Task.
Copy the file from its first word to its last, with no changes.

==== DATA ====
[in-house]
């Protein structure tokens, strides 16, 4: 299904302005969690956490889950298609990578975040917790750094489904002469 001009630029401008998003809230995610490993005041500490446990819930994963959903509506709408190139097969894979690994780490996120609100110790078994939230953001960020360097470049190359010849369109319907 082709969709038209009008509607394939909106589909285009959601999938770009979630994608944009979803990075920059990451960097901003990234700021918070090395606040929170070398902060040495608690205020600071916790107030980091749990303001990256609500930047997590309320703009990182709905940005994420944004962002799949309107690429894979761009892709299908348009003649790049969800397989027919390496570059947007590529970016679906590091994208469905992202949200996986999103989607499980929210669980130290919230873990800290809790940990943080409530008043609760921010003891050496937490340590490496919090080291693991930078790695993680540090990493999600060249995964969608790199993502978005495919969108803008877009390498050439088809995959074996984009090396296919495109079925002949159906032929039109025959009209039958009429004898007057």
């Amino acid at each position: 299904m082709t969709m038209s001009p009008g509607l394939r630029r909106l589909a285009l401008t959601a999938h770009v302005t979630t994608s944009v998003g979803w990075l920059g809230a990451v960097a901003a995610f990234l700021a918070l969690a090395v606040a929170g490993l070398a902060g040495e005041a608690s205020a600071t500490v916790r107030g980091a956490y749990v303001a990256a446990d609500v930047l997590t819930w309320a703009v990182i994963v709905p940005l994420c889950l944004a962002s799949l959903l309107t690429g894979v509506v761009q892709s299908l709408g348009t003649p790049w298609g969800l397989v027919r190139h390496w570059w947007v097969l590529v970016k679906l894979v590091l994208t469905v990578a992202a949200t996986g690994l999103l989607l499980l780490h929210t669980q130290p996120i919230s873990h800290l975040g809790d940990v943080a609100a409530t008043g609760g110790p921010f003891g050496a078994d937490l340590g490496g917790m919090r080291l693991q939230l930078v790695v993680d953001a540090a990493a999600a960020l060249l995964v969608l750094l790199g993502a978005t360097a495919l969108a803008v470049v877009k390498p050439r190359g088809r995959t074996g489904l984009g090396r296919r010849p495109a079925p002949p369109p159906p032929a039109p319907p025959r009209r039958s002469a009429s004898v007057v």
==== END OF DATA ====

[in-house]
């Protein structure tokens, strides 16, 4: 299904302005969690956490889950298609990578975040917790750094489904002469 001009630029401008998003809230995610490993005041500490446990819930994963959903509506709408190139097969894979690994780490996120609100110790078994939230953001960020360097470049190359010849369109319907 082709969709038209009008509607394939909106589909285009959601999938770009979630994608944009979803990075920059990451960097901003990234700021918070090395606040929170070398902060040495608690205020600071916790107030980091749990303001990256609500930047997590309320703009990182709905940005994420944004962002799949309107690429894979761009892709299908348009003649790049969800397989027919390496570059947007590529970016679906590091994208469905992202949200996986999103989607499980929210669980130290919230873990800290809790940990943080409530008043609760921010003891050496937490340590490496919090080291693991930078790695993680540090990493999600060249995964969608790199993502978005495919969108803008877009390498050439088809995959074996984009090396296919495109079925002949159906032929039109025959009209039958009429004898007057």
């Amino acid at each position: 299904m082709t969709m038209s001009p009008g509607l394939r630029r909106l589909a285009l401008t959601a999938h770009v302005t979630t994608s944009v998003g979803w990075l920059g809230a990451v960097a901003a995610f990234l700021a918070l969690a090395v606040a929170g490993l070398a902060g040495e005041a608690s205020a600071t500490v916790r107030g980091a956490y749990v303001a990256a446990d609500v930047l997590t819930w309320a703009v990182i994963v709905p940005l994420c889950l944004a962002s799949l959903l309107t690429g894979v509506v761009q892709s299908l709408g348009t003649p790049w298609g969800l397989v027919r190139h390496w570059w947007v097969l590529v970016k679906l894979v590091l994208t469905v990578a992202a949200t996986g690994l999103l989607l499980l780490h929210t669980q130290p996120i919230s873990h800290l975040g809790d940990v943080a609100a409530t008043g609760g110790p921010f003891g050496a078994d937490l340590g490496g917790m919090r080291l693991q939230l930078v790695v993680d953001a540090a990493a999600a960020l060249l995964v969608l750094l790199g993502a978005t360097a495919l969108a803008v470049v877009k390498p050439r190359g088809r995959t074996g489904l984009g090396r296919r010849p495109a079925p002949p369109p159906p032929a039109p319907p025959r009209r039958s002469a009429s004898v007057v």